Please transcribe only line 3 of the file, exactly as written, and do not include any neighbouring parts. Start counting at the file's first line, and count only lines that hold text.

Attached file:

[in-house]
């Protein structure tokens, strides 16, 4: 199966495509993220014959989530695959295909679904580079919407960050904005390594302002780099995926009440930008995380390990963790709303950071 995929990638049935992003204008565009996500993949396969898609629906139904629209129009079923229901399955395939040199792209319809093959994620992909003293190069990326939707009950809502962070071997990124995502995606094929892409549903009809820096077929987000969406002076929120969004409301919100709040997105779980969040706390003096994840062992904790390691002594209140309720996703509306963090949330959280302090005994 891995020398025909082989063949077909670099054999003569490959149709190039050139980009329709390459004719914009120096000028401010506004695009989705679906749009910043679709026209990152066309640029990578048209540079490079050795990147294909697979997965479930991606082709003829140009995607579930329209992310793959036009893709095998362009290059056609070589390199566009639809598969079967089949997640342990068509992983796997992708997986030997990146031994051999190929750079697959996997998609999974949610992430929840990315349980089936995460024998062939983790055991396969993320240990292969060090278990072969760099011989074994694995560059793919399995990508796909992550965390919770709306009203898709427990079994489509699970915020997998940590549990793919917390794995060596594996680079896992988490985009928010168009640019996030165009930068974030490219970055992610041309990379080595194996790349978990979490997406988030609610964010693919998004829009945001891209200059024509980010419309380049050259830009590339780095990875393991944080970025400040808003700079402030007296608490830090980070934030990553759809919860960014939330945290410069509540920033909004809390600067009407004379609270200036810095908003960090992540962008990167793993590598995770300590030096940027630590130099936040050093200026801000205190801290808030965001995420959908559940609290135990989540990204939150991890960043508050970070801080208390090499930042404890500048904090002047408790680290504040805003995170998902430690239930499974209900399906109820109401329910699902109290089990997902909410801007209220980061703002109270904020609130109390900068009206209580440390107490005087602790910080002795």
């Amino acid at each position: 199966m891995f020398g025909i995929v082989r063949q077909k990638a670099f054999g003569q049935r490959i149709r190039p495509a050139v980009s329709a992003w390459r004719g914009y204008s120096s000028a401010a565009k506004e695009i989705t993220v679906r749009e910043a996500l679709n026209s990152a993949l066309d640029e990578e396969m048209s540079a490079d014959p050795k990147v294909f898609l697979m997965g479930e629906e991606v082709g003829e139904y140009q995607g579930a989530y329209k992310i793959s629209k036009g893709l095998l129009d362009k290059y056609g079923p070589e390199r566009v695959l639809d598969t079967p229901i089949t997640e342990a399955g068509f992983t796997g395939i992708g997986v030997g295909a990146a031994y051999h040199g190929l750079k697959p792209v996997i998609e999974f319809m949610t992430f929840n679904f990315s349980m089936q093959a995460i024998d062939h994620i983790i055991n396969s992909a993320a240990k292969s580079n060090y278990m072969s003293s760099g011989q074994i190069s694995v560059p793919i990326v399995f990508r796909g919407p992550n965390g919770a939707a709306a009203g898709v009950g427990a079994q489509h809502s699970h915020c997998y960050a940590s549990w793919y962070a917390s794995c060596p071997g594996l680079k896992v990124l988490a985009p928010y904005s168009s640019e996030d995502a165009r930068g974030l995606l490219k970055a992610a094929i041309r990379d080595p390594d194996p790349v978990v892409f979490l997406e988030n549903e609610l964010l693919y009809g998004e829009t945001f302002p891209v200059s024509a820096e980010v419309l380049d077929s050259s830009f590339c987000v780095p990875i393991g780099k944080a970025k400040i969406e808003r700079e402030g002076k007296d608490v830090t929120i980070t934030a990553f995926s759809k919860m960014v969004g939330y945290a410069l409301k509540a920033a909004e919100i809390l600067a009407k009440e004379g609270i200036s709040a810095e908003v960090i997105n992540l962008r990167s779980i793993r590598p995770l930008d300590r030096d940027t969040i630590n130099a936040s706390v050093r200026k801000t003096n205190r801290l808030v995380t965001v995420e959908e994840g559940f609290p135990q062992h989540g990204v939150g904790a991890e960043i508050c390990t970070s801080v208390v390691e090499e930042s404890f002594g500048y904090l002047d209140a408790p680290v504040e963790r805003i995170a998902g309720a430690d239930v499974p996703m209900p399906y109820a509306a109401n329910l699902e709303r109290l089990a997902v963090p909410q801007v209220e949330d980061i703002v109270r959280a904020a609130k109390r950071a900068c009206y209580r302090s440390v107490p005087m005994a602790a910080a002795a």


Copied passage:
């Amino acid at each position: 199966m891995f020398g025909i995929v082989r063949q077909k990638a670099f054999g003569q049935r490959i149709r190039p495509a050139v980009s329709a992003w390459r004719g914009y204008s120096s000028a401010a565009k506004e695009i989705t993220v679906r749009e910043a996500l679709n026209s990152a993949l066309d640029e990578e396969m048209s540079a490079d014959p050795k990147v294909f898609l697979m997965g479930e629906e991606v082709g003829e139904y140009q995607g579930a989530y329209k992310i793959s629209k036009g893709l095998l129009d362009k290059y056609g079923p070589e390199r566009v695959l639809d598969t079967p229901i089949t997640e342990a399955g068509f992983t796997g395939i992708g997986v030997g295909a990146a031994y051999h040199g190929l750079k697959p792209v996997i998609e999974f319809m949610t992430f929840n679904f990315s349980m089936q093959a995460i024998d062939h994620i983790i055991n396969s992909a993320a240990k292969s580079n060090y278990m072969s003293s760099g011989q074994i190069s694995v560059p793919i990326v399995f990508r796909g919407p992550n965390g919770a939707a709306a009203g898709v009950g427990a079994q489509h809502s699970h915020c997998y960050a940590s549990w793919y962070a917390s794995c060596p071997g594996l680079k896992v990124l988490a985009p928010y904005s168009s640019e996030d995502a165009r930068g974030l995606l490219k970055a992610a094929i041309r990379d080595p390594d194996p790349v978990v892409f979490l997406e988030n549903e609610l964010l693919y009809g998004e829009t945001f302002p891209v200059s024509a820096e980010v419309l380049d077929s050259s830009f590339c987000v780095p990875i393991g780099k944080a970025k400040i969406e808003r700079e402030g002076k007296d608490v830090t929120i980070t934030a990553f995926s759809k919860m960014v969004g939330y945290a410069l409301k509540a920033a909004e919100i809390l600067a009407k009440e004379g609270i200036s709040a810095e908003v960090i997105n992540l962008r990167s779980i793993r590598p995770l930008d300590r030096d940027t969040i630590n130099a936040s706390v050093r200026k801000t003096n205190r801290l808030v995380t965001v995420e959908e994840g559940f609290p135990q062992h989540g990204v939150g904790a991890e960043i508050c390990t970070s801080v208390v390691e090499e930042s404890f002594g500048y904090l002047d209140a408790p680290v504040e963790r805003i995170a998902g309720a430690d239930v499974p996703m209900p399906y109820a509306a109401n329910l699902e709303r109290l089990a997902v963090p909410q801007v209220e949330d980061i703002v109270r959280a904020a609130k109390r950071a900068c009206y209580r302090s440390v107490p005087m005994a602790a910080a002795a």